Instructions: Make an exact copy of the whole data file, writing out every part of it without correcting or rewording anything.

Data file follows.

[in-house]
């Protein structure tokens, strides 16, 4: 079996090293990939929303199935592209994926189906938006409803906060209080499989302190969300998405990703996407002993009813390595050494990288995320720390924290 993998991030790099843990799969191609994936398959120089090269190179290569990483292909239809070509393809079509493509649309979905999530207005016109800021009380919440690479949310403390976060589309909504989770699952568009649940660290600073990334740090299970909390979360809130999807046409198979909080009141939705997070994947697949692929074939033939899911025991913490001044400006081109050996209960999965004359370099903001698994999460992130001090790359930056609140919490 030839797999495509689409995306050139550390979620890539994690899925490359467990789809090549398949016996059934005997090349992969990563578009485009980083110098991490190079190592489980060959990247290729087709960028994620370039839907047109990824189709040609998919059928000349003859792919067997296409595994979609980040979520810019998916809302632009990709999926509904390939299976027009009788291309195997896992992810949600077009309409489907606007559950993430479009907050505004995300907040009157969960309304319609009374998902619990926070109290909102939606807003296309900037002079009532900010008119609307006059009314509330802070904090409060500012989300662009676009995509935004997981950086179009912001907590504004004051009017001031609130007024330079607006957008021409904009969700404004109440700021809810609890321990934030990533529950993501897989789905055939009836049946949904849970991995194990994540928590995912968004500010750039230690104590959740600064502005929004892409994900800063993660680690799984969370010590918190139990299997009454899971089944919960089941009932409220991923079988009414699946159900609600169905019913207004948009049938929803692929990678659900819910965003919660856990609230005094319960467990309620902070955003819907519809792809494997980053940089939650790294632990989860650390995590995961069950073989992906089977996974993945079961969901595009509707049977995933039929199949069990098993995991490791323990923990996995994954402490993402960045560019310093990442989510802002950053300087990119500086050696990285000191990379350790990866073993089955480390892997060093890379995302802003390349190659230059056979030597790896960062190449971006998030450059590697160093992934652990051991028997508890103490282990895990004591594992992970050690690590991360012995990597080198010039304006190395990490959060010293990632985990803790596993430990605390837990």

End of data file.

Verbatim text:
[in-house]
């Protein structure tokens, strides 16, 4: 079996090293990939929303199935592209994926189906938006409803906060209080499989302190969300998405990703996407002993009813390595050494990288995320720390924290 993998991030790099843990799969191609994936398959120089090269190179290569990483292909239809070509393809079509493509649309979905999530207005016109800021009380919440690479949310403390976060589309909504989770699952568009649940660290600073990334740090299970909390979360809130999807046409198979909080009141939705997070994947697949692929074939033939899911025991913490001044400006081109050996209960999965004359370099903001698994999460992130001090790359930056609140919490 030839797999495509689409995306050139550390979620890539994690899925490359467990789809090549398949016996059934005997090349992969990563578009485009980083110098991490190079190592489980060959990247290729087709960028994620370039839907047109990824189709040609998919059928000349003859792919067997296409595994979609980040979520810019998916809302632009990709999926509904390939299976027009009788291309195997896992992810949600077009309409489907606007559950993430479009907050505004995300907040009157969960309304319609009374998902619990926070109290909102939606807003296309900037002079009532900010008119609307006059009314509330802070904090409060500012989300662009676009995509935004997981950086179009912001907590504004004051009017001031609130007024330079607006957008021409904009969700404004109440700021809810609890321990934030990533529950993501897989789905055939009836049946949904849970991995194990994540928590995912968004500010750039230690104590959740600064502005929004892409994900800063993660680690799984969370010590918190139990299997009454899971089944919960089941009932409220991923079988009414699946159900609600169905019913207004948009049938929803692929990678659900819910965003919660856990609230005094319960467990309620902070955003819907519809792809494997980053940089939650790294632990989860650390995590995961069950073989992906089977996974993945079961969901595009509707049977995933039929199949069990098993995991490791323990923990996995994954402490993402960045560019310093990442989510802002950053300087990119500086050696990285000191990379350790990866073993089955480390892997060093890379995302802003390349190659230059056979030597790896960062190449971006998030450059590697160093992934652990051991028997508890103490282990895990004591594992992970050690690590991360012995990597080198010039304006190395990490959060010293990632985990803790596993430990605390837990």